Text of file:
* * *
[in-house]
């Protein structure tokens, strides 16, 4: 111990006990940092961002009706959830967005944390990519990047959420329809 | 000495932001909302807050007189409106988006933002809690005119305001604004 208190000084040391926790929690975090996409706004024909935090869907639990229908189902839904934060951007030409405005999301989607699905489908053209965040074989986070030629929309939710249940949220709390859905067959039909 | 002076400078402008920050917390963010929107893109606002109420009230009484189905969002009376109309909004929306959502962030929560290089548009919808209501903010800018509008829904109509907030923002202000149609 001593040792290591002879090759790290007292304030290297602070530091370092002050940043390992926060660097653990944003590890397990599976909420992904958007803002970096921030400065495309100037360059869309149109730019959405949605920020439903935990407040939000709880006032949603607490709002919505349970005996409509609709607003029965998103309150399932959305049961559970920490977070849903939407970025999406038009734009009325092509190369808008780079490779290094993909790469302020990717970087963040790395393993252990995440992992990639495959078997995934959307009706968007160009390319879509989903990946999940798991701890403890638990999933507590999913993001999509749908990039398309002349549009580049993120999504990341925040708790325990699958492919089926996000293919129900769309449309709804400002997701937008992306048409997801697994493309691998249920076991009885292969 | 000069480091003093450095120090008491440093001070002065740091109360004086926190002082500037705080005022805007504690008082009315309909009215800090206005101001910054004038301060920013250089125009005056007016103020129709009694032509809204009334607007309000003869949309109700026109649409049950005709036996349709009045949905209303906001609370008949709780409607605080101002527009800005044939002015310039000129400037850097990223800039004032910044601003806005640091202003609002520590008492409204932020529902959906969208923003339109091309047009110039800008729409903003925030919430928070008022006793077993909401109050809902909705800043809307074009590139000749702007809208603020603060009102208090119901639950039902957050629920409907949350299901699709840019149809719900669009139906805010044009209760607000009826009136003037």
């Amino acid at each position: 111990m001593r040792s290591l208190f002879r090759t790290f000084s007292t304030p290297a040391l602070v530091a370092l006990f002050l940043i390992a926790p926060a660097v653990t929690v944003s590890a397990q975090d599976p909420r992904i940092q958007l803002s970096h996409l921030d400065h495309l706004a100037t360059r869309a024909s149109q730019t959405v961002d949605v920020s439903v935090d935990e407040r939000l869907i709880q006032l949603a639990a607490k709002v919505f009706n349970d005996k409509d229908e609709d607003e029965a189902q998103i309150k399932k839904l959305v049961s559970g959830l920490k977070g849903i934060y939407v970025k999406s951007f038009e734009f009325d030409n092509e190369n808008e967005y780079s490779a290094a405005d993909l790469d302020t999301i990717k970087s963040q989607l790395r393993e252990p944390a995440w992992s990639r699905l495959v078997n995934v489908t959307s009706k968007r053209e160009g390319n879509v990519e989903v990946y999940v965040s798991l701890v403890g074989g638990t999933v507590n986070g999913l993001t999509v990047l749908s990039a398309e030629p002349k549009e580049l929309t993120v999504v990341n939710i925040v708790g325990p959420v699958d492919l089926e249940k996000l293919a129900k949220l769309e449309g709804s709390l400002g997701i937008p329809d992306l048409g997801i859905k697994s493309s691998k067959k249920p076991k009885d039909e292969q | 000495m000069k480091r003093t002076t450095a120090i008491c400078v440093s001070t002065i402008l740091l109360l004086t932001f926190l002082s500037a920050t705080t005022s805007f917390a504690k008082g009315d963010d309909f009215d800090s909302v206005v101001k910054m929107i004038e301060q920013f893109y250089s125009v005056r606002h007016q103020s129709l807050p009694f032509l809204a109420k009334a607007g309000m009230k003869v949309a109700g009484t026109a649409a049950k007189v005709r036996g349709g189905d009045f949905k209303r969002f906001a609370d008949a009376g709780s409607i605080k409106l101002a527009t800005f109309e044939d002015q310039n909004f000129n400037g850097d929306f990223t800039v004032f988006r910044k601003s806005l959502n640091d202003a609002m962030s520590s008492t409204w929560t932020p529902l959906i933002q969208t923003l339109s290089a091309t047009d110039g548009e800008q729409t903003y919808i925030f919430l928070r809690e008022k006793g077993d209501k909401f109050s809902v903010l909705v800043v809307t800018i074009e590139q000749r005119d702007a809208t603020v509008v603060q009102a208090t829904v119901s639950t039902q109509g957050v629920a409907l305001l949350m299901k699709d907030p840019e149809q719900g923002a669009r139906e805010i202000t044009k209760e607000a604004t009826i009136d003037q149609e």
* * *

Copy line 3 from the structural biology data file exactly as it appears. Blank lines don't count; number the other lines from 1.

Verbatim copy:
């Amino acid at each position: 111990m001593r040792s290591l208190f002879r090759t790290f000084s007292t304030p290297a040391l602070v530091a370092l006990f002050l940043i390992a926790p926060a660097v653990t929690v944003s590890a397990q975090d599976p909420r992904i940092q958007l803002s970096h996409l921030d400065h495309l706004a100037t360059r869309a024909s149109q730019t959405v961002d949605v920020s439903v935090d935990e407040r939000l869907i709880q006032l949603a639990a607490k709002v919505f009706n349970d005996k409509d229908e609709d607003e029965a189902q998103i309150k399932k839904l959305v049961s559970g959830l920490k977070g849903i934060y939407v970025k999406s951007f038009e734009f009325d030409n092509e190369n808008e967005y780079s490779a290094a405005d993909l790469d302020t999301i990717k970087s963040q989607l790395r393993e252990p944390a995440w992992s990639r699905l495959v078997n995934v489908t959307s009706k968007r053209e160009g390319n879509v990519e989903v990946y999940v965040s798991l701890v403890g074989g638990t999933v507590n986070g999913l993001t999509v990047l749908s990039a398309e030629p002349k549009e580049l929309t993120v999504v990341n939710i925040v708790g325990p959420v699958d492919l089926e249940k996000l293919a129900k949220l769309e449309g709804s709390l400002g997701i937008p329809d992306l048409g997801i859905k697994s493309s691998k067959k249920p076991k009885d039909e292969q | 000495m000069k480091r003093t002076t450095a120090i008491c400078v440093s001070t002065i402008l740091l109360l004086t932001f926190l002082s500037a920050t705080t005022s805007f917390a504690k008082g009315d963010d309909f009215d800090s909302v206005v101001k910054m929107i004038e301060q920013f893109y250089s125009v005056r606002h007016q103020s129709l807050p009694f032509l809204a109420k009334a607007g309000m009230k003869v949309a109700g009484t026109a649409a049950k007189v005709r036996g349709g189905d009045f949905k209303r969002f906001a609370d008949a009376g709780s409607i605080k409106l101002a527009t800005f109309e044939d002015q310039n909004f000129n400037g850097d929306f990223t800039v004032f988006r910044k601003s806005l959502n640091d202003a609002m962030s520590s008492t409204w929560t932020p529902l959906i933002q969208t923003l339109s290089a091309t047009d110039g548009e800008q729409t903003y919808i925030f919430l928070r809690e008022k006793g077993d209501k909401f109050s809902v903010l909705v800043v809307t800018i074009e590139q000749r005119d702007a809208t603020v509008v603060q009102a208090t829904v119901s639950t039902q109509g957050v629920a409907l305001l949350m299901k699709d907030p840019e149809q719900g923002a669009r139906e805010i202000t044009k209760e607000a604004t009826i009136d003037q149609e």